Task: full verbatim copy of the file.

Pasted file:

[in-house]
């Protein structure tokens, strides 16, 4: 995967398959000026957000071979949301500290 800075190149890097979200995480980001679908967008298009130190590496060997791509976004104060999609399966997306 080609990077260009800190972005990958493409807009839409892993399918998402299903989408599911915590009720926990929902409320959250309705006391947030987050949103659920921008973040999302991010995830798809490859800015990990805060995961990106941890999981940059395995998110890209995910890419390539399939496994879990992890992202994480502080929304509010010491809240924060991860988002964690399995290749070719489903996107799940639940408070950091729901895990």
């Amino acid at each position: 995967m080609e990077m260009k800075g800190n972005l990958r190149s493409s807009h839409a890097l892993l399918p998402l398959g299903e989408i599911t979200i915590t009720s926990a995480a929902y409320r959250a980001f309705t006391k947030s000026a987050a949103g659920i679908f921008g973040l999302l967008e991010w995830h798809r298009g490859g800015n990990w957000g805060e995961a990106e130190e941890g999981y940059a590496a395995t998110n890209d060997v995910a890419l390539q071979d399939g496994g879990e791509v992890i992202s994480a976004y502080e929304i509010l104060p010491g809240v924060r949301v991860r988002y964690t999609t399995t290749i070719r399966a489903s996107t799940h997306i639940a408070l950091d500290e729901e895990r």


[in-house]
């Protein structure tokens, strides 16, 4: 995967398959000026957000071979949301500290 800075190149890097979200995480980001679908967008298009130190590496060997791509976004104060999609399966997306 080609990077260009800190972005990958493409807009839409892993399918998402299903989408599911915590009720926990929902409320959250309705006391947030987050949103659920921008973040999302991010995830798809490859800015990990805060995961990106941890999981940059395995998110890209995910890419390539399939496994879990992890992202994480502080929304509010010491809240924060991860988002964690399995290749070719489903996107799940639940408070950091729901895990």
């Amino acid at each position: 995967m080609e990077m260009k800075g800190n972005l990958r190149s493409s807009h839409a890097l892993l399918p998402l398959g299903e989408i599911t979200i915590t009720s926990a995480a929902y409320r959250a980001f309705t006391k947030s000026a987050a949103g659920i679908f921008g973040l999302l967008e991010w995830h798809r298009g490859g800015n990990w957000g805060e995961a990106e130190e941890g999981y940059a590496a395995t998110n890209d060997v995910a890419l390539q071979d399939g496994g879990e791509v992890i992202s994480a976004y502080e929304i509010l104060p010491g809240v924060r949301v991860r988002y964690t999609t399995t290749i070719r399966a489903s996107t799940h997306i639940a408070l950091d500290e729901e895990r």